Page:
The Environmental Impact of Traditional vs. Modular Construction
As the planet's population is growing at a rate of over 1% per year, the toll on the environment has been significant. While people are talking about plastic pollution, ozone depletion, and greenhouse gas emissions, hardly everyone understands the substantial impact of traditional construction methods and benefits offered by modular construction.
According to the Environmental Protection Agency (EPA), 569 million tons of C&D debris were generated in the United States in 2017. Other resources suggest that construction is responsible for 23% of air pollution and 40% of the drinking water pollution.
Construction companies from all over the world are struggling to reduce their impact on the environment. One of the most effective methods is using modular construction.
Less Waste, More Output
One of the biggest problems that traditional construction companies face is waste. The rough estimation is that about 30% of the total weight of building materials is wasted at the construction site.
The basic concept behind modular construction (creating building modules off-site and then assembling them on-site) lowers the amount of generated waste tremendously. According to a study done by the Waste & Resources Action Program (WRAP), off-site construction can reduce waste to 1.8%.
For example, a small 25,000 square foot office building produces about 100,000 pounds of waste. If modular construction is used, the amount can be reduced to about 1,800 pounds. The difference is impressive.
Higher Potential for Recycling
Traditionally constructed buildings generate a substantial amount of waste during demolition. According to the EPA, demolition makes up more than 90% of the total construction and development debris generation.
Modular construction offers a possibility of creating relocatable buildings, thus eliminating the need for demolition when they are no longer needed. Meanwhile, permanent modular buildings have a higher potential for recycling as well. They can be reworked for future projects.
Less Noise Pollution
Since the majority of modular building construction is done offsite in controlled factory environments, noise pollution is minimal.
Excessive noise produced at construction sites isn't just annoying and frustrating, it can lead to hearing loss, blood pressure spikes, sleep problems, and extreme stress, not only for on-site workers but neighbors as well. That's why modular construction is highly beneficial for hospitals, schools, and offices.
Less Energy Waste
Since the time spent on-site with modular construction compared to conventional methods is minimized, so is the energy waste. Construction workers spend less time and energy by doing their job in an unchanged setting without any traditional construction site distractions, such as noise or weather. Accordingly, their productivity goes up considerably.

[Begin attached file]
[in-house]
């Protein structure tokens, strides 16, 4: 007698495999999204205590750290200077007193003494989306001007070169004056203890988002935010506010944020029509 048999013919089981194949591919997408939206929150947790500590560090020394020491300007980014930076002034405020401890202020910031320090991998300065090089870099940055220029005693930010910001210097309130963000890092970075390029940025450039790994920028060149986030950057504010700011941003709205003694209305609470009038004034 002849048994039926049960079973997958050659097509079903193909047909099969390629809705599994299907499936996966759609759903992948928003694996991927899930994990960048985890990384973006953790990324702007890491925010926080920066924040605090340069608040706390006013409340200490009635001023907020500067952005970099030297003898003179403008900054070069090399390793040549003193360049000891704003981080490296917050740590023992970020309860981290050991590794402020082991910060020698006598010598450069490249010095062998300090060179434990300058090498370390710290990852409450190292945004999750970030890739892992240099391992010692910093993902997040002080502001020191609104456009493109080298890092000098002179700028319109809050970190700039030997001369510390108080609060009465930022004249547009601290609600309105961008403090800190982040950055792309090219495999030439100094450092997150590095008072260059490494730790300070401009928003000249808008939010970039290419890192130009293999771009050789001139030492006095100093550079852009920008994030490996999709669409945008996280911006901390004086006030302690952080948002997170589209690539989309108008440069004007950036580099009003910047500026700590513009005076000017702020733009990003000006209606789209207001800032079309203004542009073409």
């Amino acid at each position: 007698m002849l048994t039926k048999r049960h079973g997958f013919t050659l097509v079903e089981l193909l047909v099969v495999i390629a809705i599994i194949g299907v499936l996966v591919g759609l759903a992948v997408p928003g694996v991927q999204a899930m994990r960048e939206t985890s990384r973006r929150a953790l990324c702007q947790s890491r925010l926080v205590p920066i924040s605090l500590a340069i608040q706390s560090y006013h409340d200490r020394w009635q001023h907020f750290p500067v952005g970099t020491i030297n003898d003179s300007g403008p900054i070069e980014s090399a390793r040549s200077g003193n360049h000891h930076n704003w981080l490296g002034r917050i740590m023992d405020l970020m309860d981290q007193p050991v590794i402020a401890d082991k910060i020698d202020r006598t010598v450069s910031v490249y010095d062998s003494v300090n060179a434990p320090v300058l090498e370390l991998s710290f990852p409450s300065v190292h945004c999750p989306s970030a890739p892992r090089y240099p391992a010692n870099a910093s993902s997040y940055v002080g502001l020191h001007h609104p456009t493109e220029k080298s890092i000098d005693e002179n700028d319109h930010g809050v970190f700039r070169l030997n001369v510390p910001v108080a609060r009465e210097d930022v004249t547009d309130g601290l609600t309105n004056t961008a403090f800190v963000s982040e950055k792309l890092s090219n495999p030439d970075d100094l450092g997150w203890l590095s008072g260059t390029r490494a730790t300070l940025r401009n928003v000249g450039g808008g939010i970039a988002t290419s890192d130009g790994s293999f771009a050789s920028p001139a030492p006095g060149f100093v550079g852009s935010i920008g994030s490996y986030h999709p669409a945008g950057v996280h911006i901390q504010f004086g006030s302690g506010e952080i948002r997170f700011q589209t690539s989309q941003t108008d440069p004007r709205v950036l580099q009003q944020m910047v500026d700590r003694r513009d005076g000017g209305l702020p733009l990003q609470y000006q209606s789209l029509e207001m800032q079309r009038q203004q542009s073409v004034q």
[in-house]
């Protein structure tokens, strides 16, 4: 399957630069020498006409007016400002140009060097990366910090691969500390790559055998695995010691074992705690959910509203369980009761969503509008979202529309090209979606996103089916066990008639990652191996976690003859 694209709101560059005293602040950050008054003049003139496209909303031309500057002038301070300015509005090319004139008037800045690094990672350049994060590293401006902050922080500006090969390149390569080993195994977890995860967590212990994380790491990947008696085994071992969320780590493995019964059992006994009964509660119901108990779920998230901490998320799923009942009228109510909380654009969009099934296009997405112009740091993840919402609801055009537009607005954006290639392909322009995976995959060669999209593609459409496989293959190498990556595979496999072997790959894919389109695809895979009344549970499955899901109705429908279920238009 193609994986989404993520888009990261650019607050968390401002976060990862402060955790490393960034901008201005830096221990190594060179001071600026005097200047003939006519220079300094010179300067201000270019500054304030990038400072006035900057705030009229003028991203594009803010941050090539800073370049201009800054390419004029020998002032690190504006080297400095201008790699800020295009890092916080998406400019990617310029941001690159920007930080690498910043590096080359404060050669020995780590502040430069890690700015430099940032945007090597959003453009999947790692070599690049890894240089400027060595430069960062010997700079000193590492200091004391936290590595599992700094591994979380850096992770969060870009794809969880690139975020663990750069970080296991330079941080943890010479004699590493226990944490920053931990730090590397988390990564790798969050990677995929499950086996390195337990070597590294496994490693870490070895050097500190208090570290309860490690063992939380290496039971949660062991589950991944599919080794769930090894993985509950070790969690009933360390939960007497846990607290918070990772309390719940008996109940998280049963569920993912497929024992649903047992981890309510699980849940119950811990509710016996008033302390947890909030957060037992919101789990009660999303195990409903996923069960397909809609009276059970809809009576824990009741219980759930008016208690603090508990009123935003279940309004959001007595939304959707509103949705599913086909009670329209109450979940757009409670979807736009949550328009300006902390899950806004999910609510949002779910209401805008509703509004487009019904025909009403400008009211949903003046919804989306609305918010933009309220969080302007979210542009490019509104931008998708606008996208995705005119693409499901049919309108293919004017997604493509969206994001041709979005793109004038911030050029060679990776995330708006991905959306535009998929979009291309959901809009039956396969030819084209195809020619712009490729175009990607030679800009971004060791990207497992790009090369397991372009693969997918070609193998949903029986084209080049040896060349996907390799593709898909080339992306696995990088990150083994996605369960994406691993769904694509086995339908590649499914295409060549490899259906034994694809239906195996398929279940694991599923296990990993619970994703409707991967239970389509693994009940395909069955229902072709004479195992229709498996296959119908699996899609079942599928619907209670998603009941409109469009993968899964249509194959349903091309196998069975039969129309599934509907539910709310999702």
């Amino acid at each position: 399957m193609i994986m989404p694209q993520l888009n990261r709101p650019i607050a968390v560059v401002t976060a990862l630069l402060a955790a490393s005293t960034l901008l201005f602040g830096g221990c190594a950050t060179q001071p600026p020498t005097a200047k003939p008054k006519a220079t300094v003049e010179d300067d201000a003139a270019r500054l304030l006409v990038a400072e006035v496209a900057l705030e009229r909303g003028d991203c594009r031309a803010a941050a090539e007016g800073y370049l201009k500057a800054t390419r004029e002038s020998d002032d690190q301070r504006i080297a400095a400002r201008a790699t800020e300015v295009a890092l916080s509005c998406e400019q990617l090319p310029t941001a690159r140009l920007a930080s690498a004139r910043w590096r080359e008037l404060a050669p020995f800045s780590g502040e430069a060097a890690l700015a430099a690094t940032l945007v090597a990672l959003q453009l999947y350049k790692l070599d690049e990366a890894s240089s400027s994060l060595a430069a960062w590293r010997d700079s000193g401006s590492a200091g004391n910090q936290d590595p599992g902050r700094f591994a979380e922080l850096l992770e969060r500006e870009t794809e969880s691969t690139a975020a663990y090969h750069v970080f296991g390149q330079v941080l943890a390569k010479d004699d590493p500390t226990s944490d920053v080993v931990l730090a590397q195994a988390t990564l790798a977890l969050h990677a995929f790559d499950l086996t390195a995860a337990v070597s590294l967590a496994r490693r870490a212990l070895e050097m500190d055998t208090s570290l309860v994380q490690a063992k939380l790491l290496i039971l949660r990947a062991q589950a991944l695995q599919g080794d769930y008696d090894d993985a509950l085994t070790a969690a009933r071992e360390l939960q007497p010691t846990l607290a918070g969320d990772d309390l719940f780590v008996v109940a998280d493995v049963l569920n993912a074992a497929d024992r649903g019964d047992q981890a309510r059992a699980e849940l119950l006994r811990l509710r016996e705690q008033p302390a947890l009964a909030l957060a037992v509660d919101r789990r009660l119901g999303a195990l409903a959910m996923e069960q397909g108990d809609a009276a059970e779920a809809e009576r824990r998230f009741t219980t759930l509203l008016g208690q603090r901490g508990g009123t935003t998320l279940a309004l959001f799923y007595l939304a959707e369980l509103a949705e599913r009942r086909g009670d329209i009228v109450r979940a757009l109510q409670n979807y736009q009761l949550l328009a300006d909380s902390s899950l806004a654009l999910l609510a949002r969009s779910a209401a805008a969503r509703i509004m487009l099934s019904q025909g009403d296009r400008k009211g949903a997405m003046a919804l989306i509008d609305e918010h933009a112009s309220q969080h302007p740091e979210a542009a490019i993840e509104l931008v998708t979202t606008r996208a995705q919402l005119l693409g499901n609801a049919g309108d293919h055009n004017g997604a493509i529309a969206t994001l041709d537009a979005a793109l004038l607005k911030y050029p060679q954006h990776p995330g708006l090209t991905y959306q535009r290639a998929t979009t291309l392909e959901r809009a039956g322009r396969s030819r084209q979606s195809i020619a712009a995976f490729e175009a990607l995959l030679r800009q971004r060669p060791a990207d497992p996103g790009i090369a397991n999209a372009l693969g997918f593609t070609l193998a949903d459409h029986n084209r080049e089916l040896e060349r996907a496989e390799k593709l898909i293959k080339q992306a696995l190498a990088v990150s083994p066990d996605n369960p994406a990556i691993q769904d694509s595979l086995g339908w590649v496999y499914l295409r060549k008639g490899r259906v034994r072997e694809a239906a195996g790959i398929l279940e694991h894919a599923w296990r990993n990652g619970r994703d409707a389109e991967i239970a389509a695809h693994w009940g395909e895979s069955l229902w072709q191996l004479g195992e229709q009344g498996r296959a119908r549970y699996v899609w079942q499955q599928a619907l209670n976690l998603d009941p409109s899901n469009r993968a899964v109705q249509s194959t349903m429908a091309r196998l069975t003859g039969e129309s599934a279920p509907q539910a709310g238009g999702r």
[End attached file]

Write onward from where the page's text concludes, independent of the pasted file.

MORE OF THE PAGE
Additionally, constructing modules in a factory-like setting requires the design to be completed in advance. As a result, fewer change orders are entered during the construction process, thus saving time, money, and energy.
Since modular construction doesn't need as much space as conventional construction methods, the adjustments to the surrounding infrastructure are minimal. Accordingly, the process requires less energy.
As a bonus, it's easy to incorporate such energy-efficient options into modules as occupancy sensors for lights, energy-efficient windows, solar panels, and high-efficiency HVAC systems.
Better Construction Quality
Since modular construction is performed in a controlled factory environment, many mistakes can be avoided. One of the biggest integrity hazards in construction is moisture. Using dry materials inside the factory can prevent moisture entrapment, thus saving energy and reducing material waste.
Fewer Transportation Emissions
With heavy machinery and multiple workers going back and forth to the construction site, the transportation emissions for conventional construction are high.
Since with modular construction, the majority of work is done within a factory, the amount of on-site emissions goes down substantially.
Many modular construction companies focus on using eco-friendly building materials, lowering the environmental impact while reducing waste production. In addition, many other companies have become adept at reusing existing materials, such as freight and shipping containers, to create new buildings, further reducing material waste.
Even though the entire construction industry is trying to reduce its impact on the environment, traditional construction methods are having a tough time competing with modular construction. Its ability to cut waste, offer better construction quality, lower transportation emissions, and reduce noise pollution is virtually unbeatable.
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